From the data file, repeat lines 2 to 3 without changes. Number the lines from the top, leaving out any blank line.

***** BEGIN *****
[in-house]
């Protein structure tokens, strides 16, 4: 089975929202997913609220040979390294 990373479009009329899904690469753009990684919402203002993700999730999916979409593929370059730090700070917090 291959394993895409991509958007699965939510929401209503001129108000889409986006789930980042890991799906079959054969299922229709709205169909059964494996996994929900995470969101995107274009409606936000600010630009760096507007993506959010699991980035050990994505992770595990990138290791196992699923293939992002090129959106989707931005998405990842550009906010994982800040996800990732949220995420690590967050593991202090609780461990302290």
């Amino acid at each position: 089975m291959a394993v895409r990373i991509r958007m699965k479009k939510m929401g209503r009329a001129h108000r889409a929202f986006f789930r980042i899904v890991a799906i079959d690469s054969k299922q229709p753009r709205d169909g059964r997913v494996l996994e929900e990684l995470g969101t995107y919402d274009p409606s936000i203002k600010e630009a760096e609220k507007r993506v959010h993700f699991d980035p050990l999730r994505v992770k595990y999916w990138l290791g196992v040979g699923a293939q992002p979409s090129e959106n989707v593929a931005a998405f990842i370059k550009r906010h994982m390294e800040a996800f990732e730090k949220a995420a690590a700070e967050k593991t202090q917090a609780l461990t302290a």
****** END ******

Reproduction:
């Protein structure tokens, strides 16, 4: 089975929202997913609220040979390294 990373479009009329899904690469753009990684919402203002993700999730999916979409593929370059730090700070917090 291959394993895409991509958007699965939510929401209503001129108000889409986006789930980042890991799906079959054969299922229709709205169909059964494996996994929900995470969101995107274009409606936000600010630009760096507007993506959010699991980035050990994505992770595990990138290791196992699923293939992002090129959106989707931005998405990842550009906010994982800040996800990732949220995420690590967050593991202090609780461990302290």
């Amino acid at each position: 089975m291959a394993v895409r990373i991509r958007m699965k479009k939510m929401g209503r009329a001129h108000r889409a929202f986006f789930r980042i899904v890991a799906i079959d690469s054969k299922q229709p753009r709205d169909g059964r997913v494996l996994e929900e990684l995470g969101t995107y919402d274009p409606s936000i203002k600010e630009a760096e609220k507007r993506v959010h993700f699991d980035p050990l999730r994505v992770k595990y999916w990138l290791g196992v040979g699923a293939q992002p979409s090129e959106n989707v593929a931005a998405f990842i370059k550009r906010h994982m390294e800040a996800f990732e730090k949220a995420a690590a700070e967050k593991t202090q917090a609780l461990t302290a």